Discover Bolivia’s high altitude wines…

Exotic high-altitude wine produced in Bolivia

by Sergio Soliz

High-altitude wine is gaining popularity around the world, and grape varieties grown at altitudes above 1200 meters have began to attract the attention of wine experts and connoisseurs.

A greater variance in temperature, high levels of solar radiation and an increased exposure to ultraviolet rays all contribute to creating a very particular kind of wine, easily categorised as exotic.

In Bolivia, high-altitude wines are produced in the regions of Chuquisaca and Tarija (in the valleys of the southern part of the country). The vineyards can be found on slopes situated between 1,500 and 2,600 meters above sea level: in marked contrast to the great majority of the vineyards that are rarely found above an altitude of 600m.

The climatic conditions of this region of Bolivia mean that the grapes mature at a slow rate, and they have an excellent continuous exposure to the sun. Additonally, the characteristics of the earth, when combined with the effects of altitude, produce thick skinned (notable as the skin is where tannins accumulate) grapes which are also sweeter.

The result is a wine with more alcohol, a greater concentration of aromas and flavors, more intense colors (red and purple), a fine and fruity character and a good concentration of antioxidants.

In spite of the recent buzz around high altitude wine, the worldwide recognition of wines and spirits produced in this area of the country is not new. In 2009, the Bolivian singani, Casa Real from Alexandria Moscatel grape (a very typical distilled liquor in Bolivia) was chosen as “the best distilled in the world” at the Vinalies Cata d’Or contest in Latin America organized in Chile by the International Union of Oenologists of France.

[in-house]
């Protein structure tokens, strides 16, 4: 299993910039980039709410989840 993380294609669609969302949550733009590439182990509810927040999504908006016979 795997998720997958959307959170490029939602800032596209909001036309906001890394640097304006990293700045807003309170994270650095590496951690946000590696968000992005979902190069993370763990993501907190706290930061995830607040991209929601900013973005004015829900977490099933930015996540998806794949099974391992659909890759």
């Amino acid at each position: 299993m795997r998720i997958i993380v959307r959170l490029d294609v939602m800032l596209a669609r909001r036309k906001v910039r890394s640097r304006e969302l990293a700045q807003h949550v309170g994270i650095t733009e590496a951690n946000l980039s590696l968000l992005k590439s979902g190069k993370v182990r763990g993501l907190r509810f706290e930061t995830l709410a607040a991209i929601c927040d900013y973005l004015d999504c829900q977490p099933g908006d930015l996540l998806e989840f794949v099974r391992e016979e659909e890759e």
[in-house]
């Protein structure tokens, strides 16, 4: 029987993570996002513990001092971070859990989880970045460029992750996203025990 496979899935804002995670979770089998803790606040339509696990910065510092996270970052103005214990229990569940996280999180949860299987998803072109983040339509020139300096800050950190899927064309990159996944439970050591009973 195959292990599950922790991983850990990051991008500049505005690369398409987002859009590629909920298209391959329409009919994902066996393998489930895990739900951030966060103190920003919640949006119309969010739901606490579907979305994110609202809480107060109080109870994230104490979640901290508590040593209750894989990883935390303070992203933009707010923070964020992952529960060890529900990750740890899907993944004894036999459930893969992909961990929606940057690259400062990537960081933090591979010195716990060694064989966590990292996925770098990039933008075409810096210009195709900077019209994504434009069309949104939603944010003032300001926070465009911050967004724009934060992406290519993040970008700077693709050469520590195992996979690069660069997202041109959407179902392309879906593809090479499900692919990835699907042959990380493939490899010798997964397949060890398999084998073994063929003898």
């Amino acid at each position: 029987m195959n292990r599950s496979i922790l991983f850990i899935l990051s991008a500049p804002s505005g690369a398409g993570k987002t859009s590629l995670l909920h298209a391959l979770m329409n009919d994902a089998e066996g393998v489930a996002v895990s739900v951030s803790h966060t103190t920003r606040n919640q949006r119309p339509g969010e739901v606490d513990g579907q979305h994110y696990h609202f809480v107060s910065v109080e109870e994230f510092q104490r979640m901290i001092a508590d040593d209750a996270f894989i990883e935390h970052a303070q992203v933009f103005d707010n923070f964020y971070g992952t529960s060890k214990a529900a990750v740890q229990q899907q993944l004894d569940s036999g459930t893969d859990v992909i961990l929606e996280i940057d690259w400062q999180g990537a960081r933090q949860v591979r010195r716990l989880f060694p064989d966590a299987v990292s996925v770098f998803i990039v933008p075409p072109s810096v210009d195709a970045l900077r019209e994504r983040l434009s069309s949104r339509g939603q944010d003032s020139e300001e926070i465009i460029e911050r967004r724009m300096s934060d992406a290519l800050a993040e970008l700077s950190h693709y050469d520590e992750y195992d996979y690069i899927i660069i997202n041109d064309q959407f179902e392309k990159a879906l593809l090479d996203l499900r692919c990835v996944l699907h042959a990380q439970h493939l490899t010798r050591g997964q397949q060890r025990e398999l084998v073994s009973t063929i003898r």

Vineyards, wine and history in Bolivia

It is believed that first vineyards in the area of Chuquisaca and Tarija were imported from Peru in the mid-16th century, during the Spanish conquest. The first vines were planted in the city of Mizque (Cochabamba) and spread gradually to Chuquisaca and Tarija where Jesuits and Augustinians carried out the plantations.

Centuries later, in 1970, Tarija began a process of industrialisation, with significant investments aimed at modernising the wine industry, and at developing better varieties of grapes.

Tarija and Chuquisaca currently produce a variety of red wine with different grapes such as Cabernet Sauvignon, Malbec, Barbera and Merlot, but also white wine such as Riesling, Franc Colombard and Chardonnay.

‚ÄčTarija and Chuquisaca are the largest producers of grapes in the country and the wine sector is very important for the region since it directly employs more than 20,000 people.

The high-altitude wine route of Tarija

Tarija has begun to develop activities related to wine tourism in the Central Valley of Tarija, through the promotion of the “High Altitude Wine Route”.

Wine lovers can go from cellar to cellar, and see for themselves the fascinating contrast between cellars who make use of advanced technology and those who continue to maintain traditional methods of winemaking.